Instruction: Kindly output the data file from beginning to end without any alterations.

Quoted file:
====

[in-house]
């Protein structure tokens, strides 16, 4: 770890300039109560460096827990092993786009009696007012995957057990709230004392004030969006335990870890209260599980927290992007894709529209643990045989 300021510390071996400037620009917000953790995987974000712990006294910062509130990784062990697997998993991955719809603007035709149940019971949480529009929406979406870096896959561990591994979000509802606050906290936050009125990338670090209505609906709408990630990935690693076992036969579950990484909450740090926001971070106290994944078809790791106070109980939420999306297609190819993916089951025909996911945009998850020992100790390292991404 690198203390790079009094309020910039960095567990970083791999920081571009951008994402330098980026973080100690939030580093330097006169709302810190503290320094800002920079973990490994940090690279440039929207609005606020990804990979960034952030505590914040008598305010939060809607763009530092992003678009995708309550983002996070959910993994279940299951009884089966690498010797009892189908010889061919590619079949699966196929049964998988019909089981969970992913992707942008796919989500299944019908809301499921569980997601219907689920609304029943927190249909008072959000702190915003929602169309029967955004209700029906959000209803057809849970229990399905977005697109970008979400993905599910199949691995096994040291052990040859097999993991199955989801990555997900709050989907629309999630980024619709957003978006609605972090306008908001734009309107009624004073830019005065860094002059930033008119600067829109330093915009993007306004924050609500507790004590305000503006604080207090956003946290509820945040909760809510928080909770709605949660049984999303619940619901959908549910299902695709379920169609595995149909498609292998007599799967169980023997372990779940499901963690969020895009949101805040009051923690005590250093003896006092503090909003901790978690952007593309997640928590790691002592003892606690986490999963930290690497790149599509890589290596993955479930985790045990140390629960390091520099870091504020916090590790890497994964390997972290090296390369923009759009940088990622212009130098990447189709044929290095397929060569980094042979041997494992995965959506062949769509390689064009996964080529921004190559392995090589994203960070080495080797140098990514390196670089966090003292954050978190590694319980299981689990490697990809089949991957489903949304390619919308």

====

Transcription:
[in-house]
């Protein structure tokens, strides 16, 4: 770890300039109560460096827990092993786009009696007012995957057990709230004392004030969006335990870890209260599980927290992007894709529209643990045989 300021510390071996400037620009917000953790995987974000712990006294910062509130990784062990697997998993991955719809603007035709149940019971949480529009929406979406870096896959561990591994979000509802606050906290936050009125990338670090209505609906709408990630990935690693076992036969579950990484909450740090926001971070106290994944078809790791106070109980939420999306297609190819993916089951025909996911945009998850020992100790390292991404 690198203390790079009094309020910039960095567990970083791999920081571009951008994402330098980026973080100690939030580093330097006169709302810190503290320094800002920079973990490994940090690279440039929207609005606020990804990979960034952030505590914040008598305010939060809607763009530092992003678009995708309550983002996070959910993994279940299951009884089966690498010797009892189908010889061919590619079949699966196929049964998988019909089981969970992913992707942008796919989500299944019908809301499921569980997601219907689920609304029943927190249909008072959000702190915003929602169309029967955004209700029906959000209803057809849970229990399905977005697109970008979400993905599910199949691995096994040291052990040859097999993991199955989801990555997900709050989907629309999630980024619709957003978006609605972090306008908001734009309107009624004073830019005065860094002059930033008119600067829109330093915009993007306004924050609500507790004590305000503006604080207090956003946290509820945040909760809510928080909770709605949660049984999303619940619901959908549910299902695709379920169609595995149909498609292998007599799967169980023997372990779940499901963690969020895009949101805040009051923690005590250093003896006092503090909003901790978690952007593309997640928590790691002592003892606690986490999963930290690497790149599509890589290596993955479930985790045990140390629960390091520099870091504020916090590790890497994964390997972290090296390369923009759009940088990622212009130098990447189709044929290095397929060569980094042979041997494992995965959506062949769509390689064009996964080529921004190559392995090589994203960070080495080797140098990514390196670089966090003292954050978190590694319980299981689990490697990809089949991957489903949304390619919308």